I am generally reluctant to compare films and the books they are based on, except perhaps to comment on the "faithfulness" of the adaptation: fiction and film are two very different mediums and deal with subjects through fundamentally different formal approaches, although both normally use a narrative structure ( even though it occurs to me that neither is really limited that way). That said, I find myself reviewing A Scanner Darkly, both the film and the novel, together, simply because it ultimately made more sense to do it that way.
Philip K. Dick was a challenging writer, recognized during his life as a major voice in science fiction but largely ignored outside the field. Since his death in 1982, however, he has become a staple in college courses in modern American literature and is second only to Steven King in the number of screen adaptations of his novels: A Scanner Darkly is the eighth. The adaptation is a close one, with no large divergences and no major excisions, such as we've seen in other important works of speculative fiction recently adapted to film.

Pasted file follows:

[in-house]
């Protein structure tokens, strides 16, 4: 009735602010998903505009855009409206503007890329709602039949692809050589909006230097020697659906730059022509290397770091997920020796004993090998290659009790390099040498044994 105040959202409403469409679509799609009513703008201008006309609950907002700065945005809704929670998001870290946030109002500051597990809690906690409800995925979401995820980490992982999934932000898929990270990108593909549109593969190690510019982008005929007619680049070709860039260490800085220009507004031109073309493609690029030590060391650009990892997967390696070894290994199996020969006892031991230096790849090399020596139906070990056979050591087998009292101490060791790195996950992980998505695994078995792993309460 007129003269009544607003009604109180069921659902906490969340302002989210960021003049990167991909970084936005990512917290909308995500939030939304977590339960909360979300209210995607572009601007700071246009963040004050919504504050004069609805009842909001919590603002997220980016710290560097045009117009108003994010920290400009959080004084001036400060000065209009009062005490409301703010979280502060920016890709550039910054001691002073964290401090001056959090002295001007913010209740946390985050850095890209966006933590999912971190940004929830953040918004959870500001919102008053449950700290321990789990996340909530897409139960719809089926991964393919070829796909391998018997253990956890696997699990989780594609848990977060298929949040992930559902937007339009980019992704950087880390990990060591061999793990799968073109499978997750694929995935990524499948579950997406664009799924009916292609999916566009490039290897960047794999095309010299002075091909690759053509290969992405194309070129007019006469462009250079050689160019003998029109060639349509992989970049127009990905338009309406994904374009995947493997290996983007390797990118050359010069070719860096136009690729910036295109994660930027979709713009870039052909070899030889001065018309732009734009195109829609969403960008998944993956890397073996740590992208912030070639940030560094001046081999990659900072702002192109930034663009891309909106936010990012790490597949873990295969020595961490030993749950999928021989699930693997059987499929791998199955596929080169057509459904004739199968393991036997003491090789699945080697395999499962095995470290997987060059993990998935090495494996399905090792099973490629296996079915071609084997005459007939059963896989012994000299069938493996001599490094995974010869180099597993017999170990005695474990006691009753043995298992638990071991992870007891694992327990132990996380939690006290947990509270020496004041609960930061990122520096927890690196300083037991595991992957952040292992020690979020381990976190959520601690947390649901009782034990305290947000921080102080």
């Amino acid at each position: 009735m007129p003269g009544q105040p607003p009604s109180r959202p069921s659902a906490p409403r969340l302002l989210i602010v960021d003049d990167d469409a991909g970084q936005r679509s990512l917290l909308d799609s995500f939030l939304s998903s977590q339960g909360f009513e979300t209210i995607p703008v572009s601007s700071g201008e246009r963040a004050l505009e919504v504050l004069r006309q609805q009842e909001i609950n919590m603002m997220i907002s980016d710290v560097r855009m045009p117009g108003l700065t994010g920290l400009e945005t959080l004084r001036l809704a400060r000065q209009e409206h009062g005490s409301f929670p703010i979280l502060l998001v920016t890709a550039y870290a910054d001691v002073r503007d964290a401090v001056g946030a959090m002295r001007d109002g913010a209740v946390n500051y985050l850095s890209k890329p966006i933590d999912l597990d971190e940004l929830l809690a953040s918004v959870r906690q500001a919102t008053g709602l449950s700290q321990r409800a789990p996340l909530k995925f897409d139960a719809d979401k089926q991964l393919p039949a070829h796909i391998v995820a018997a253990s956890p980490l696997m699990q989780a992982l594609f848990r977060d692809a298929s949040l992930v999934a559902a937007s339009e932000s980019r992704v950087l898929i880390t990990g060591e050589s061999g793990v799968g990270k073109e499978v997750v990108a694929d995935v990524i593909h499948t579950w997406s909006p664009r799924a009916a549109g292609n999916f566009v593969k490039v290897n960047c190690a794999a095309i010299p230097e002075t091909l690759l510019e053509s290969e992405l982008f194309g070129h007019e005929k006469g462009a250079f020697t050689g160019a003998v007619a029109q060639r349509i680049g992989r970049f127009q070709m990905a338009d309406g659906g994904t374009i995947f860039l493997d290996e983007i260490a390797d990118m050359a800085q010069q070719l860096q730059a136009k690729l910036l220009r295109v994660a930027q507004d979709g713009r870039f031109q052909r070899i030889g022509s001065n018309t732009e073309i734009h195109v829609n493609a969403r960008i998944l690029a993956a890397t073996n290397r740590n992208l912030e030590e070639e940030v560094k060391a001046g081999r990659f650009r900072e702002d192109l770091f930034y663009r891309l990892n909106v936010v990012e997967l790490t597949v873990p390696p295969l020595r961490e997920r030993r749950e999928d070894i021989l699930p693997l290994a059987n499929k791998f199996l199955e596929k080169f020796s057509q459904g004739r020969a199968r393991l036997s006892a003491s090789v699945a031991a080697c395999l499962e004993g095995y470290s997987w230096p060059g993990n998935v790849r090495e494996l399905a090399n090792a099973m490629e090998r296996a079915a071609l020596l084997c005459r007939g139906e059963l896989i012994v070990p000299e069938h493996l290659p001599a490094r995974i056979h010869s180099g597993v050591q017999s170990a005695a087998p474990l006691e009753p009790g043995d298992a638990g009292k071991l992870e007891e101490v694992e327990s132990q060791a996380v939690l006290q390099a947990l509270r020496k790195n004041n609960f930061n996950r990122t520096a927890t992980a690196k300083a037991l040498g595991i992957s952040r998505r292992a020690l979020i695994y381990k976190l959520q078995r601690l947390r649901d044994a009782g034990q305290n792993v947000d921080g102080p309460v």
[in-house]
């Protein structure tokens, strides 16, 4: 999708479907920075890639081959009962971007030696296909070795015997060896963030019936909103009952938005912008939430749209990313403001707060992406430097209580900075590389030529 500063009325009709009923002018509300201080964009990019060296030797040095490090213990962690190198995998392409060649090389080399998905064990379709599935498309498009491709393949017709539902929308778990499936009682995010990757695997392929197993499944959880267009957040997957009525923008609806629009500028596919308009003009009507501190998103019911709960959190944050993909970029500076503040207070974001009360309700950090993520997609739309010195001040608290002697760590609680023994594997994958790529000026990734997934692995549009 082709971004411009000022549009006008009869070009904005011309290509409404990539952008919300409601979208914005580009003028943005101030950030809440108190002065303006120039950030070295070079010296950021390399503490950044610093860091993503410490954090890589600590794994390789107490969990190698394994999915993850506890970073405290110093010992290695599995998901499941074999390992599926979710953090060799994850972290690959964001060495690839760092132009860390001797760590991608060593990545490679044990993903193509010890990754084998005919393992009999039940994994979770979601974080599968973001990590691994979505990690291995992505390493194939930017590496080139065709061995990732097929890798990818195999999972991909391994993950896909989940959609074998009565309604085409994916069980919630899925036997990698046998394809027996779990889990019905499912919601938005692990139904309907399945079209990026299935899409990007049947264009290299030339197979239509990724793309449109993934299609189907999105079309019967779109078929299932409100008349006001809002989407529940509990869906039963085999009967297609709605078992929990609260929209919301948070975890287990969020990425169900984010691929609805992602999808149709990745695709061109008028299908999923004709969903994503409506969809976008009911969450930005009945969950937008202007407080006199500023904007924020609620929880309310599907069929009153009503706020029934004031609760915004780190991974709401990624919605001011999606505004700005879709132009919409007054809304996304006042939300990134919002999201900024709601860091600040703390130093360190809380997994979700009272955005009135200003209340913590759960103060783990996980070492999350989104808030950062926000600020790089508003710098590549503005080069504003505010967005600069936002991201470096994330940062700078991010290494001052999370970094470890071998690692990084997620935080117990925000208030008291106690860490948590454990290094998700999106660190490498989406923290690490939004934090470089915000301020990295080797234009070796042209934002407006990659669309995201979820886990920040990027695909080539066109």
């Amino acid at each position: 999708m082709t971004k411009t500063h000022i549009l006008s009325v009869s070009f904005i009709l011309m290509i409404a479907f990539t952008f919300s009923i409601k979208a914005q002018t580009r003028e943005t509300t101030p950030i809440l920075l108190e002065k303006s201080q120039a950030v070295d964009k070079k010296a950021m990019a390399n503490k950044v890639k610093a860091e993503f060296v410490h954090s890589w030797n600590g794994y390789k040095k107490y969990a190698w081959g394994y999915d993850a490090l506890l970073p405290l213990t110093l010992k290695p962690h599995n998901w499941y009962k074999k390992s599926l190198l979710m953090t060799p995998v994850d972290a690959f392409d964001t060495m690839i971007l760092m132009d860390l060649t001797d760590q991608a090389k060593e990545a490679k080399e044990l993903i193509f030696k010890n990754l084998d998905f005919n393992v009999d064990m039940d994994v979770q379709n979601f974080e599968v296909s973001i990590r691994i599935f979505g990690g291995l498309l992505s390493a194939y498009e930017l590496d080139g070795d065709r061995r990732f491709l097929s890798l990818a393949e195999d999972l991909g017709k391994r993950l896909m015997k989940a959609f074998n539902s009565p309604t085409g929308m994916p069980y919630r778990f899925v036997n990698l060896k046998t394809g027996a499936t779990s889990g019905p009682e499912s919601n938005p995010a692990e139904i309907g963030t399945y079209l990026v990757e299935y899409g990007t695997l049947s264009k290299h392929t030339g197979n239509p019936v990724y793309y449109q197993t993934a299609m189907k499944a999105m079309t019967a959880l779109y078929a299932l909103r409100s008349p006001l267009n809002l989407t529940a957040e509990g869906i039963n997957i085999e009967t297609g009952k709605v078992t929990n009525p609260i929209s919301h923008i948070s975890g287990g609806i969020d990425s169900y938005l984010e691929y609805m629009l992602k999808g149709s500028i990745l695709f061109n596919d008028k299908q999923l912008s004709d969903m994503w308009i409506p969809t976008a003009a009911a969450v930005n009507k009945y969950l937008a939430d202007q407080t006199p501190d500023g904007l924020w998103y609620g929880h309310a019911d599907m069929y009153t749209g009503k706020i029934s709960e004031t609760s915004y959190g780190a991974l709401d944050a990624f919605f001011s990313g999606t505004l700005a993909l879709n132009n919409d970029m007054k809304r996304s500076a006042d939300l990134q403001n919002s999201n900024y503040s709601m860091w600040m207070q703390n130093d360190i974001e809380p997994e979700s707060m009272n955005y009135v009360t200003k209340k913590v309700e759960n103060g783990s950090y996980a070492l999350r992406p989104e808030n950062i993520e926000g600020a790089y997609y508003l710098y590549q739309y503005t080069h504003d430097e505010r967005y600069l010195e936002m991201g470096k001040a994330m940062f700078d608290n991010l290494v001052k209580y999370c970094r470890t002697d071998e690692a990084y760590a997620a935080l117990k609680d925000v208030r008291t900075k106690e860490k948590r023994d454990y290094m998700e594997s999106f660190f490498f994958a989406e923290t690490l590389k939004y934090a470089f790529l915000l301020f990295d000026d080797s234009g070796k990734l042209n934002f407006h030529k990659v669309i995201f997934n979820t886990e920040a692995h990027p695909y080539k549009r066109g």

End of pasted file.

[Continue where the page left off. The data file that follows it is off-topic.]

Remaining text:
It's ironic that Dick, who wrote in a mode that was -- and still is -- centered on the future, is highly regarded because his novels so accurately reflect our own present. Dick's shifting realities have become not only a mainstay of contemporary science fiction, but of much contemporary fantasy as well. (I won't impute any direct influences, but I will maintain that at the very least Dick was a harbinger.) His attitude toward that incongruity is best summed up by his own comment about why he wrote science fiction: "I want to write about people I love, and put them into a fictional world spun out of my own mind, not the world we actually have, because the world we actually have does not meet my standards. . . . I should yield to reality. I have never yielded to reality. That's what SF is all about." It's a mark of the strength of Dick's vision that not only is he regarded as one of the luminaries of science fiction, but that he also expanded its boundaries in ways that most writers never even thought about.